Make the almond cream filling
In the bowl of a standing mixer fitted with the paddle attachment, cream the butter and almond paste on medium speed until the mixture is light, fluffy, and smooth, 3 to 4 minutes. Add the egg and beat until combined. Sprinkle the cornstarch over the filling and turn the mixer to low. Drizzle in the whiskey and beat until it is combined. Spread the almond cream filling evenly over the cooled tart shell.
Drain the pear halves, reserving the soaking liquid, and arrange them decoratively on top of the almond cream. Bake for 35 to 40 minutes, or until the almond cream puffs up and sets and the crust turns golden brown. Let the tart cool on a wire rack while you make the glaze.
Make the pear glaze
Place the syrup and soaking liquid in a medium pan over medium heat and gently boil until the liquid is reduced to about 3/4 cup. Remove it from the heat and whisk quickly and continuously for 1 minute to speed cooling. Add the whiskey and cornstarch and whisk to combine. Set the pan over medium-high heat, bring the glaze to a boil, and cook it for 1 minute. Use a pastry brush to apply the glaze gently to the tart.
Remove the tart from the pan and serve it as soon as possible. The tart will keep at room temperature, covered, for up to 3 days, but the crust will turn slightly soggy after the first day.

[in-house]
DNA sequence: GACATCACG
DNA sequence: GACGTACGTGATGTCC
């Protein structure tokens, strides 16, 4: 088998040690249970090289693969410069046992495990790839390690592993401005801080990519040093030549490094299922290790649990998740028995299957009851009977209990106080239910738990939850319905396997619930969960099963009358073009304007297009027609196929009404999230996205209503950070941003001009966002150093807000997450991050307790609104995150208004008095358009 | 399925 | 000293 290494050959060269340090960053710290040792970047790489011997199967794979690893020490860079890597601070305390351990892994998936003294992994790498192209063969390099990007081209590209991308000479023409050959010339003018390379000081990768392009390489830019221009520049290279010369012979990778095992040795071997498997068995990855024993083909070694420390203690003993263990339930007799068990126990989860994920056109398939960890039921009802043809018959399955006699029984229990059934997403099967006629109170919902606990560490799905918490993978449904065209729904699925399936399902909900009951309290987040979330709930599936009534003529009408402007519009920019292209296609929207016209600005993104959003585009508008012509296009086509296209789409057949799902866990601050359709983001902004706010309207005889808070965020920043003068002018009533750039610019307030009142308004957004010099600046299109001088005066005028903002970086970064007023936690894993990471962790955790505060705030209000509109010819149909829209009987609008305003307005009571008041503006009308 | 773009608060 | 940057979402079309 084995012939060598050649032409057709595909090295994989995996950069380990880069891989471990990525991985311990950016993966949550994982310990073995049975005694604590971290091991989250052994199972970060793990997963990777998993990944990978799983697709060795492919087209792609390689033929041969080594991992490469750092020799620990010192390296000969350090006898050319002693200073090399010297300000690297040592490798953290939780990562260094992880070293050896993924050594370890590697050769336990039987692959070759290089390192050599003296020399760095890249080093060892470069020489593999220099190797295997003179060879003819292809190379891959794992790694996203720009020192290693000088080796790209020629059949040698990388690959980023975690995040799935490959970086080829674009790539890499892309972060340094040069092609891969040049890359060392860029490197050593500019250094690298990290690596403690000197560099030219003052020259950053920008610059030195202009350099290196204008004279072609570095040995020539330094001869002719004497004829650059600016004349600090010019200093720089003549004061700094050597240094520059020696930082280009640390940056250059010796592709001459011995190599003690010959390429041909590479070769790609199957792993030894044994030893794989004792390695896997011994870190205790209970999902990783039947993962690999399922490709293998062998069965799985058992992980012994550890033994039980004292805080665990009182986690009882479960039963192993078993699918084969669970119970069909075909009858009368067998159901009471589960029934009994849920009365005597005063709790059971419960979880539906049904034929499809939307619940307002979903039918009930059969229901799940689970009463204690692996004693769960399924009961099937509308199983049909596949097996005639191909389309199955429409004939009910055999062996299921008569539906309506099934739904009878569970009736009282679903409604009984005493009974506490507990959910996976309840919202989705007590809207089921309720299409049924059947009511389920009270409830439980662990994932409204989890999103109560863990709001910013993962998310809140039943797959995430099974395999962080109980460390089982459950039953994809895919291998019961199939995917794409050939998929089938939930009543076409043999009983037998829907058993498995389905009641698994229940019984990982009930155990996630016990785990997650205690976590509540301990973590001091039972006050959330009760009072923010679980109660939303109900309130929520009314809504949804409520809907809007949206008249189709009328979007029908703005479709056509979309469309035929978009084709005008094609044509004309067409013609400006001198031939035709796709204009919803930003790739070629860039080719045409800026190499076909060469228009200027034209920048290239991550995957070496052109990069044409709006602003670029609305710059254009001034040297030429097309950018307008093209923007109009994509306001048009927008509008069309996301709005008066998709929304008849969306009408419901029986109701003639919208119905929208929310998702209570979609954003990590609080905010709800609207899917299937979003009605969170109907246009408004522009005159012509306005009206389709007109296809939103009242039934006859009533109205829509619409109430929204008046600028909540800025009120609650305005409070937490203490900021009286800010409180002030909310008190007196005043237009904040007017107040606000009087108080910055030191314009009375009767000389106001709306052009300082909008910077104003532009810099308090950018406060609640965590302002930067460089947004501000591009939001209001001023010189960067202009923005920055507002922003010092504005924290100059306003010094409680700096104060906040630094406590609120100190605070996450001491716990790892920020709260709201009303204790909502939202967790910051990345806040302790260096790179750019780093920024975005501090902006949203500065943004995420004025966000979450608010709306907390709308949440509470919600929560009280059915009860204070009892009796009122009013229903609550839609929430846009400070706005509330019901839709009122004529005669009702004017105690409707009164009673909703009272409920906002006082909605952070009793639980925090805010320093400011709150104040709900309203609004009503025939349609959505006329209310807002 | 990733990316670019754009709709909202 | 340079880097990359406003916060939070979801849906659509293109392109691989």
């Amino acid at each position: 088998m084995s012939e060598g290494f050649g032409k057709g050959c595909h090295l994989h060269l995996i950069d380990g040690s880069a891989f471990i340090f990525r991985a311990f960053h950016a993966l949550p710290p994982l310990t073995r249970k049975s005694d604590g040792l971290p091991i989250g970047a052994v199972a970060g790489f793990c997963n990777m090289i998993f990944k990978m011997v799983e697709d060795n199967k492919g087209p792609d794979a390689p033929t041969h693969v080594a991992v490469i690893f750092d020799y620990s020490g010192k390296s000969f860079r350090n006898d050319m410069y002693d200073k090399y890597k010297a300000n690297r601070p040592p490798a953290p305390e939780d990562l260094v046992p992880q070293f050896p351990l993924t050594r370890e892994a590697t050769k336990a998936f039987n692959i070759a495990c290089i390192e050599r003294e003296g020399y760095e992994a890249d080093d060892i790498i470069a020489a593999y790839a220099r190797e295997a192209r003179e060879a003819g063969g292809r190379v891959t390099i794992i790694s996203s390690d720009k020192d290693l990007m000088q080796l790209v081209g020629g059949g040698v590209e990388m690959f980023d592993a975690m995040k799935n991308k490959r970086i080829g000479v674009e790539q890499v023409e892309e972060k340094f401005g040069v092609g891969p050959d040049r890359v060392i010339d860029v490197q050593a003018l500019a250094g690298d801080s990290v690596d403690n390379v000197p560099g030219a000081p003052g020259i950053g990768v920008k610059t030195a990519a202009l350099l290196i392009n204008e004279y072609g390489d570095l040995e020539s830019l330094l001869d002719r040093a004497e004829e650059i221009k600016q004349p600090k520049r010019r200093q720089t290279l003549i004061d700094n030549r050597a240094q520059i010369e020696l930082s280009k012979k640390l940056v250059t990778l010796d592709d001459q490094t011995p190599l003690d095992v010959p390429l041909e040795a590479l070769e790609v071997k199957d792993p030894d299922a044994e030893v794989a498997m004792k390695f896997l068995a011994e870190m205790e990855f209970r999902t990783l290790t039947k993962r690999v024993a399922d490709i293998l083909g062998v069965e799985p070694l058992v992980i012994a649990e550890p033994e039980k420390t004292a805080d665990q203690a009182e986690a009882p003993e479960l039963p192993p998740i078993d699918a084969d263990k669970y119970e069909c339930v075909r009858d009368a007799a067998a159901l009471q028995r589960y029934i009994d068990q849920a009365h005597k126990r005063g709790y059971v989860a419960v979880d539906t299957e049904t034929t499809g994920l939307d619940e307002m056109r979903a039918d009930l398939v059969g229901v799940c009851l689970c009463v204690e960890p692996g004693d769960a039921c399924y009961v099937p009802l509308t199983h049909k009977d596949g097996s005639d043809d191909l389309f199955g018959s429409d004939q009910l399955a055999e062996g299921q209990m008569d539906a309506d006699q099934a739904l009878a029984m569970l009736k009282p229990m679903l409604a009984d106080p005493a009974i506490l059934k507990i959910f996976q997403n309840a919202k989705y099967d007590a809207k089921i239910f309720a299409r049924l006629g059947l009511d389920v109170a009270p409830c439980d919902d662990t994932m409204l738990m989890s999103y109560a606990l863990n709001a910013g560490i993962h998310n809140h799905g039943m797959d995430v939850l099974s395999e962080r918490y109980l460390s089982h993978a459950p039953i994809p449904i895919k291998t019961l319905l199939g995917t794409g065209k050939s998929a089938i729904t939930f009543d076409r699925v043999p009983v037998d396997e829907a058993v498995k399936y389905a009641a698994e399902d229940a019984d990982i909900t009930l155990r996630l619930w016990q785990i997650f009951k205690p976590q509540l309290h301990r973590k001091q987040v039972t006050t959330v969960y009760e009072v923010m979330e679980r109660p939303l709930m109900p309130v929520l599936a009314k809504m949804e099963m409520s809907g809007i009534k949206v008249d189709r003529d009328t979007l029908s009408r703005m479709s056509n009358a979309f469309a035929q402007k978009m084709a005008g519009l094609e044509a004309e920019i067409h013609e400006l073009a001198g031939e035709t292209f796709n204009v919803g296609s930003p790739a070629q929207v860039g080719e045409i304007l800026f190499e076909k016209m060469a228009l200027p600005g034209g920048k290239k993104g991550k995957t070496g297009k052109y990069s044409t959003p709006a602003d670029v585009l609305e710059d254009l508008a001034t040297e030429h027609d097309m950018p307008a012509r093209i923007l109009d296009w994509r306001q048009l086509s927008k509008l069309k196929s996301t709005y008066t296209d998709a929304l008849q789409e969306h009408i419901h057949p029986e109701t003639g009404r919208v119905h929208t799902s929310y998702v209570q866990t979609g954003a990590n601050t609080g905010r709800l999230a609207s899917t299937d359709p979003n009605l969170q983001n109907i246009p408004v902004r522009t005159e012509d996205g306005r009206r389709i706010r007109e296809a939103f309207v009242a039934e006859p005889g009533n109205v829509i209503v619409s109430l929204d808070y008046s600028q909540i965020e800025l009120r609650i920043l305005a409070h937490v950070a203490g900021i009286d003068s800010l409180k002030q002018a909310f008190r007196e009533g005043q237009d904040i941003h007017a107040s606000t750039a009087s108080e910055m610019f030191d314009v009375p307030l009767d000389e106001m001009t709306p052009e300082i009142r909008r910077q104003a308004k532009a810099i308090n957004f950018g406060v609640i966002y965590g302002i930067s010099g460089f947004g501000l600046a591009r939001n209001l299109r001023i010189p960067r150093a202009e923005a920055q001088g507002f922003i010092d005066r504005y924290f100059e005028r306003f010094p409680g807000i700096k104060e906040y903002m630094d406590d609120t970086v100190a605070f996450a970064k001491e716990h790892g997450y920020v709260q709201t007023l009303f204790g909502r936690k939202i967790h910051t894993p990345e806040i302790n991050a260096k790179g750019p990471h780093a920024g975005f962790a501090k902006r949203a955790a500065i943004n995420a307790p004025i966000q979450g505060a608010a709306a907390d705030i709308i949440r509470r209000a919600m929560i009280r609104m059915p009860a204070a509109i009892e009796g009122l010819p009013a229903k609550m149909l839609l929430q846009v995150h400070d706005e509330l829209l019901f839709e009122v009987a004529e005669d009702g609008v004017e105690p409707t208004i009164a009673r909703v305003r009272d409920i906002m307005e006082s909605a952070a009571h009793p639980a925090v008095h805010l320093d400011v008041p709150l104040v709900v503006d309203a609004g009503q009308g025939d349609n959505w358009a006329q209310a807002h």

Baked Note: At first, I was hesitant to use canned fruit for this tart, but if you find the right brand (with all natural ingredients), you will get a consistent and wonderful tart every time. If you happen to come across excellent fresh pears at a farmers’ market, poach away, using the traditional method in the book. This is a two day project so make sure you read through all the steps before getting started.
Excerpted from Baked Explorations: Classic American Desserts Reinvented by Matt Lewis and Renato Poliafito. Copyright © 2010 by Matt Lewis and Renato Poliafito. Excerpted by permission of Stewart, Tabori & Chang, an imprint of Abrams. All rights reserved. No part of this excerpt may be reproduced or reprinted without permission in writing from the publisher.
I’ve been traveling so much (and missed so much) but this has so much booze in it that I am so making this!
Can’t wait to see your post on this one Mike! I think it’s worth it.
Ok, so pies and tarts are my baking nemesis. I bake pies once per year…for Thanksgiving and I (gasp) use a store bought crust. As such I do not own pie weights. Nor do I have a bag of dried beans. Does anyone know if I can use rice?